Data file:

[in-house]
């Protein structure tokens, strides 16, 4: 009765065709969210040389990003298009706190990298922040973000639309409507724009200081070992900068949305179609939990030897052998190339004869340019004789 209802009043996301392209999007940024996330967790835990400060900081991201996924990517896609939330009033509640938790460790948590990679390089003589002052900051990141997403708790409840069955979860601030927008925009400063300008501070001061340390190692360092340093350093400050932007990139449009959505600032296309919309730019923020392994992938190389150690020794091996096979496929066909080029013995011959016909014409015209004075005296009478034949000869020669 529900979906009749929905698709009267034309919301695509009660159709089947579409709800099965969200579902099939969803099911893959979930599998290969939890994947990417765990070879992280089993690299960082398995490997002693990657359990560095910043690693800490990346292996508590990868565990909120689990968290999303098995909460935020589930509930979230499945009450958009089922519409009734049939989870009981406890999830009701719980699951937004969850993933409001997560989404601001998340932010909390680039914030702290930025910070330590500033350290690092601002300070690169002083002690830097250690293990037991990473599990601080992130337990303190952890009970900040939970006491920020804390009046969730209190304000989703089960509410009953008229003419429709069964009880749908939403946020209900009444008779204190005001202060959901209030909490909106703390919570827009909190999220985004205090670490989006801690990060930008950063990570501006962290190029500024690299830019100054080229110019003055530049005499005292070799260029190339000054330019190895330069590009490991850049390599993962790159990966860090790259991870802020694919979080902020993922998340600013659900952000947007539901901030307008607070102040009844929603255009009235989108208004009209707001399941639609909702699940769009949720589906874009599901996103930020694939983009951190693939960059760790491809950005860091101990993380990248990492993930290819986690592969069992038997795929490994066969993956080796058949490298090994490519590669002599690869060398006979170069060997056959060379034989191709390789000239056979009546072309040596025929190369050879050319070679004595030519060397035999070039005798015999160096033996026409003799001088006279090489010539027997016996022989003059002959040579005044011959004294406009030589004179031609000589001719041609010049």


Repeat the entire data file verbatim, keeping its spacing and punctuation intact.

[in-house]
């Protein structure tokens, strides 16, 4: 009765065709969210040389990003298009706190990298922040973000639309409507724009200081070992900068949305179609939990030897052998190339004869340019004789 209802009043996301392209999007940024996330967790835990400060900081991201996924990517896609939330009033509640938790460790948590990679390089003589002052900051990141997403708790409840069955979860601030927008925009400063300008501070001061340390190692360092340093350093400050932007990139449009959505600032296309919309730019923020392994992938190389150690020794091996096979496929066909080029013995011959016909014409015209004075005296009478034949000869020669 529900979906009749929905698709009267034309919301695509009660159709089947579409709800099965969200579902099939969803099911893959979930599998290969939890994947990417765990070879992280089993690299960082398995490997002693990657359990560095910043690693800490990346292996508590990868565990909120689990968290999303098995909460935020589930509930979230499945009450958009089922519409009734049939989870009981406890999830009701719980699951937004969850993933409001997560989404601001998340932010909390680039914030702290930025910070330590500033350290690092601002300070690169002083002690830097250690293990037991990473599990601080992130337990303190952890009970900040939970006491920020804390009046969730209190304000989703089960509410009953008229003419429709069964009880749908939403946020209900009444008779204190005001202060959901209030909490909106703390919570827009909190999220985004205090670490989006801690990060930008950063990570501006962290190029500024690299830019100054080229110019003055530049005499005292070799260029190339000054330019190895330069590009490991850049390599993962790159990966860090790259991870802020694919979080902020993922998340600013659900952000947007539901901030307008607070102040009844929603255009009235989108208004009209707001399941639609909702699940769009949720589906874009599901996103930020694939983009951190693939960059760790491809950005860091101990993380990248990492993930290819986690592969069992038997795929490994066969993956080796058949490298090994490519590669002599690869060398006979170069060997056959060379034989191709390789000239056979009546072309040596025929190369050879050319070679004595030519060397035999070039005798015999160096033996026409003799001088006279090489010539027997016996022989003059002959040579005044011959004294406009030589004179031609000589001719041609010049």